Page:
"Quantity over quality" defines what Deca Sports 2 is all about. While you seem to get good value for your money in the game's 10 included sports, the selection is decidedly weird and the remote-and-nunchuk control schemes range from average to awful. While you could have some multiplayer fun with a group of good-natured participants, the games are are strange bunch, many of which are poorly represented. So if you've been waiting patiently for a video-game simulation of petanque or synchronized swimming, complete with terrible motion controls, please head out to the nearest store posthaste. If not, please move along, because there's nothing to see here.
Dribble the puck up ice, but beware of those big enemy tackles!
Like last year's Deca Sports, this sequel is another failed attempt to mimic the sports compilation formula Nintendo is using with the successful Wii Sports franchise. The focus remains primarily on kids: the graphics are cartoonish, the athletes are based on Mii avatars, and every match is accompanied by a peppy tune that seems to have been rescued from old Sonic game outtakes. The 10 sports are a strange mix of the popular and the somewhat bizarre. Sure, you get mainstream ice hockey, tennis, and that schoolyard favorite dodgeball, but you're also stuck with the likes of synchronized swimming, darts, kendo, mogul skiing, speed skating, road racing, and petanque. It's difficult to have much confidence in the sports included here, because Deca Sports 2 doesn't seem to understand some of them. The ice hockey tutorial, for instance, instructs you in the fine art of "dribbling" the puck and "tackling" opposing skaters.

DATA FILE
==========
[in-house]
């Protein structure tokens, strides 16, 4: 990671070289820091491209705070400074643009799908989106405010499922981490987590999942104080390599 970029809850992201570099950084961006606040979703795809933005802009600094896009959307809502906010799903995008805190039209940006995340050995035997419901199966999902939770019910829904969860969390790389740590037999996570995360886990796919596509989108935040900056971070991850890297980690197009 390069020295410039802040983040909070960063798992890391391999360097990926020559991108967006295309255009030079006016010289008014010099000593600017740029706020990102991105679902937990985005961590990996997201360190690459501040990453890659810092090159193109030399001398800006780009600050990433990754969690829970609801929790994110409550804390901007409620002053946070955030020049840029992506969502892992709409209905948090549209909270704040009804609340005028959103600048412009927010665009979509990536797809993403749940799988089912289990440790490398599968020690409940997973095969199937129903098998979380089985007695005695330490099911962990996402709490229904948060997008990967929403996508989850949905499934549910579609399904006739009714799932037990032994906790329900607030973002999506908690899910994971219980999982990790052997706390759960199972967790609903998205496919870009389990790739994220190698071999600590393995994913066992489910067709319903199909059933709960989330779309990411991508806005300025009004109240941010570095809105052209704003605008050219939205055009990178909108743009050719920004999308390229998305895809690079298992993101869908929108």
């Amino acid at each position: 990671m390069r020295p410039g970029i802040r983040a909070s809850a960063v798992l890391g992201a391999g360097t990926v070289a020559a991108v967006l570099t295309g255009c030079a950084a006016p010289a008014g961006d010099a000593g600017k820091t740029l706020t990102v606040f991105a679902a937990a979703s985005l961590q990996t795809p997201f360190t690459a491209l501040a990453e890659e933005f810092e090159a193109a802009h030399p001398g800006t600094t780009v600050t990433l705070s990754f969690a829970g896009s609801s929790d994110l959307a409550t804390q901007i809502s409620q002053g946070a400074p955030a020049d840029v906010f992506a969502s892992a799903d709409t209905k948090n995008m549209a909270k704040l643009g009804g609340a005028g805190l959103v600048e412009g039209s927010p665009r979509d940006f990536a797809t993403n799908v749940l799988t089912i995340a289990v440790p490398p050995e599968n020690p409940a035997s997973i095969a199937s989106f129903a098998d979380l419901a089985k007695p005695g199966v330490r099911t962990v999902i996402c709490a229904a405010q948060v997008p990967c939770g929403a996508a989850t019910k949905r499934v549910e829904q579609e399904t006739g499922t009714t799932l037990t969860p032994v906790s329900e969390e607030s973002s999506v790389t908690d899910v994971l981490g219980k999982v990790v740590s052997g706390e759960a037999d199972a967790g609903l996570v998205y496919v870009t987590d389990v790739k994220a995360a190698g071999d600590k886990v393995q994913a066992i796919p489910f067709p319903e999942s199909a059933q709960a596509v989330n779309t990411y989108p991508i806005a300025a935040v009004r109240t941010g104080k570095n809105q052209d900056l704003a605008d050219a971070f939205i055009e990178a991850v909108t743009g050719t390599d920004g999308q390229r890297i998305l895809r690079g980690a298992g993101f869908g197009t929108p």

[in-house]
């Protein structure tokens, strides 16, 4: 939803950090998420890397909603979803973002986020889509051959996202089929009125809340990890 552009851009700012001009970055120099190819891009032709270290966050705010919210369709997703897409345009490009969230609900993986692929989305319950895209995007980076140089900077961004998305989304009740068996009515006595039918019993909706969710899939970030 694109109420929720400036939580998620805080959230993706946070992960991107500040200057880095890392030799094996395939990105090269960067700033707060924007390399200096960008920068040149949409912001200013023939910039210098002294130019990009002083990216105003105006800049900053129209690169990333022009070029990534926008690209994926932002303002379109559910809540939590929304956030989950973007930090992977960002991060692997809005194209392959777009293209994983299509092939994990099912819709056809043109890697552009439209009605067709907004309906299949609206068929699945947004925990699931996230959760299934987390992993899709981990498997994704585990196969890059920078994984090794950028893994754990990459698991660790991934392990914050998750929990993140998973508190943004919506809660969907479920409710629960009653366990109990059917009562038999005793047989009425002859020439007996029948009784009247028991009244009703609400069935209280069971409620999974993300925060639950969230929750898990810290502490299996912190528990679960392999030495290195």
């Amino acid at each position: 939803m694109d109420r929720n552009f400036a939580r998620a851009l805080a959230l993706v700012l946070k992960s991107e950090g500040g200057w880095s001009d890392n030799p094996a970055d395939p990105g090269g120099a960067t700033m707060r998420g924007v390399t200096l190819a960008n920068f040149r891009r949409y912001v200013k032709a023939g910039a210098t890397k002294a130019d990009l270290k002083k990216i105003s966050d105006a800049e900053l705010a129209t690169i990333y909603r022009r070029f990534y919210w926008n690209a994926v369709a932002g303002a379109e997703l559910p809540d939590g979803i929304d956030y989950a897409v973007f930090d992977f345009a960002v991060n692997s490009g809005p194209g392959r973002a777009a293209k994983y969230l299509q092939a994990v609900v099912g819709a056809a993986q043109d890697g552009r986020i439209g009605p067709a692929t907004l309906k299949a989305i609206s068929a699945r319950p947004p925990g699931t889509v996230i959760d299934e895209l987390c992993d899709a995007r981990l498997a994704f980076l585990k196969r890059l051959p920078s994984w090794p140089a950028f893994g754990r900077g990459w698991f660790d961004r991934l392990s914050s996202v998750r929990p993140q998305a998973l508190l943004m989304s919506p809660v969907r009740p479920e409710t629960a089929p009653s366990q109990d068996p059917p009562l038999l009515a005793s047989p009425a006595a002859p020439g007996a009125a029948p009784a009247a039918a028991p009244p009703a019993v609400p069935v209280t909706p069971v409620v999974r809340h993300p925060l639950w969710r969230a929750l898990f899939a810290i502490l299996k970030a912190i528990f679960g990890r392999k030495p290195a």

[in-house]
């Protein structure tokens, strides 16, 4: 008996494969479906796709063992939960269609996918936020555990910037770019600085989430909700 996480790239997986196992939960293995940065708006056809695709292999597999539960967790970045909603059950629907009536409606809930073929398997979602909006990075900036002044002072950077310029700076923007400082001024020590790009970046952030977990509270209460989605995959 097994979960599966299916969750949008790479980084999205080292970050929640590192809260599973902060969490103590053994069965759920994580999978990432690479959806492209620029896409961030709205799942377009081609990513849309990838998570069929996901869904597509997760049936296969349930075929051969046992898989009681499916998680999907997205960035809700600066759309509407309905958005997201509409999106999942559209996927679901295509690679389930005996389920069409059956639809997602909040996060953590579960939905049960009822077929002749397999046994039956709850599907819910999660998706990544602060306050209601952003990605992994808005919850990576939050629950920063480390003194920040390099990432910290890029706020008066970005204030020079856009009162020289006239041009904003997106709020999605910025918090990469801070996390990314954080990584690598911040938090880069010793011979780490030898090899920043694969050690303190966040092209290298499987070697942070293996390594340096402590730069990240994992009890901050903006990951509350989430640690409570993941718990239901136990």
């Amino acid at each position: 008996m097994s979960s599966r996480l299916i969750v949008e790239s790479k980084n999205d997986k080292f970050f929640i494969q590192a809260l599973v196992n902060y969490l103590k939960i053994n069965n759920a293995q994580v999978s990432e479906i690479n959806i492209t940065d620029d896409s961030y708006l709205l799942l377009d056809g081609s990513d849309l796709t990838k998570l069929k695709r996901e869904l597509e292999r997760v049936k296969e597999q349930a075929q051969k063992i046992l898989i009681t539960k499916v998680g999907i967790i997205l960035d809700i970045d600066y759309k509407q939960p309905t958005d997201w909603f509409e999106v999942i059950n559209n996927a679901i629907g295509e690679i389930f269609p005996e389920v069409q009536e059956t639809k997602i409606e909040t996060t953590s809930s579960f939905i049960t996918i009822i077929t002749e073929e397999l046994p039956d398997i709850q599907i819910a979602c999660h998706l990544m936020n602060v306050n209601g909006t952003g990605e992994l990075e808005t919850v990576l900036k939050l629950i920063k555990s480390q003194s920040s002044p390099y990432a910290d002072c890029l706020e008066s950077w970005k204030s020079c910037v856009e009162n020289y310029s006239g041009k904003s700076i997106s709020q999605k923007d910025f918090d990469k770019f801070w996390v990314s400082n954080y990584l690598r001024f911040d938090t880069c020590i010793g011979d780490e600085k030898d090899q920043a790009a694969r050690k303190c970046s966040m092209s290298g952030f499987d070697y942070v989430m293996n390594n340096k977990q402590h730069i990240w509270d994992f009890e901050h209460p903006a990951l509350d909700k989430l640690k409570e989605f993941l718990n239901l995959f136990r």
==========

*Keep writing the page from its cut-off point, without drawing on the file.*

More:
A much bigger problem is the wonky controls. The Wii Remote is maddeningly unresponsive or just plain off-kilter in many games. In petanque, you throw balls by pointing the remote at the ground and then swinging it upward--a great simulation of the real-life act of bowling. But here, you typically have to almost scrape the floor to get the remote to register the start of a swing, which makes for an awkward playing style and a lot of messed-up shots. Darts is insanely goofy, forcing you to hold down the A and B buttons, aim a cursor at the dart board, and then pull the remote back and flick it forward to throw. Good luck aiming and flicking at the same time without breaking your wrist or back. It's at least funny to watch friends try to pull this off, because it requires some interesting body contortions to get all the moves coordinated. The controls for ice hockey also don't work well. You just slide around the huge European-sized ice surface hogging the puck and shooting from all over the place because the passing mechanics are too erratic to trust. Road racing sees you trying to balance your motorcycle with an incredibly touchy remote turned on its side. Even the should-have-been-simple tennis is marred by overly sensitive swinging and the odd decision to map player movement controls to the A and B buttons instead of the control stick on the nunchuk.